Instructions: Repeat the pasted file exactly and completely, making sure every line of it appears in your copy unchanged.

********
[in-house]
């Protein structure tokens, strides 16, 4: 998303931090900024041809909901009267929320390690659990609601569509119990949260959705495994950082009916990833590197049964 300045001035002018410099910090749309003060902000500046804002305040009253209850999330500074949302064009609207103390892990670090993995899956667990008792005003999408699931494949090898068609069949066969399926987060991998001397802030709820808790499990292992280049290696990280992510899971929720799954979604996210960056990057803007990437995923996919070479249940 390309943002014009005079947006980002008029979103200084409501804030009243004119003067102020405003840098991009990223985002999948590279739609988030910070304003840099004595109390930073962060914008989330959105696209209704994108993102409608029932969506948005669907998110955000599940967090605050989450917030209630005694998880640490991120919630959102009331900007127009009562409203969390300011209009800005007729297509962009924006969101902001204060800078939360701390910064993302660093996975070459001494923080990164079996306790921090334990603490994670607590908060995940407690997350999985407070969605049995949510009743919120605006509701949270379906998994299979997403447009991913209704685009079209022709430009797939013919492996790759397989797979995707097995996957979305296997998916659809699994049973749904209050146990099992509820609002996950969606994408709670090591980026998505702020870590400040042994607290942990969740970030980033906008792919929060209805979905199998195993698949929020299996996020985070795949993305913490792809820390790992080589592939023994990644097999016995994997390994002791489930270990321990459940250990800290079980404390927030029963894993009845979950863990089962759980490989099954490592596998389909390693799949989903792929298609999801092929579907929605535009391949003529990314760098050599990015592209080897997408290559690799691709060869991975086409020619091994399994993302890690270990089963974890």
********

[in-house]
């Protein structure tokens, strides 16, 4: 998303931090900024041809909901009267929320390690659990609601569509119990949260959705495994950082009916990833590197049964 300045001035002018410099910090749309003060902000500046804002305040009253209850999330500074949302064009609207103390892990670090993995899956667990008792005003999408699931494949090898068609069949066969399926987060991998001397802030709820808790499990292992280049290696990280992510899971929720799954979604996210960056990057803007990437995923996919070479249940 390309943002014009005079947006980002008029979103200084409501804030009243004119003067102020405003840098991009990223985002999948590279739609988030910070304003840099004595109390930073962060914008989330959105696209209704994108993102409608029932969506948005669907998110955000599940967090605050989450917030209630005694998880640490991120919630959102009331900007127009009562409203969390300011209009800005007729297509962009924006969101902001204060800078939360701390910064993302660093996975070459001494923080990164079996306790921090334990603490994670607590908060995940407690997350999985407070969605049995949510009743919120605006509701949270379906998994299979997403447009991913209704685009079209022709430009797939013919492996790759397989797979995707097995996957979305296997998916659809699994049973749904209050146990099992509820609002996950969606994408709670090591980026998505702020870590400040042994607290942990969740970030980033906008792919929060209805979905199998195993698949929020299996996020985070795949993305913490792809820390790992080589592939023994990644097999016995994997390994002791489930270990321990459940250990800290079980404390927030029963894993009845979950863990089962759980490989099954490592596998389909390693799949989903792929298609999801092929579907929605535009391949003529990314760098050599990015592209080897997408290559690799691709060869991975086409020619091994399994993302890690270990089963974890």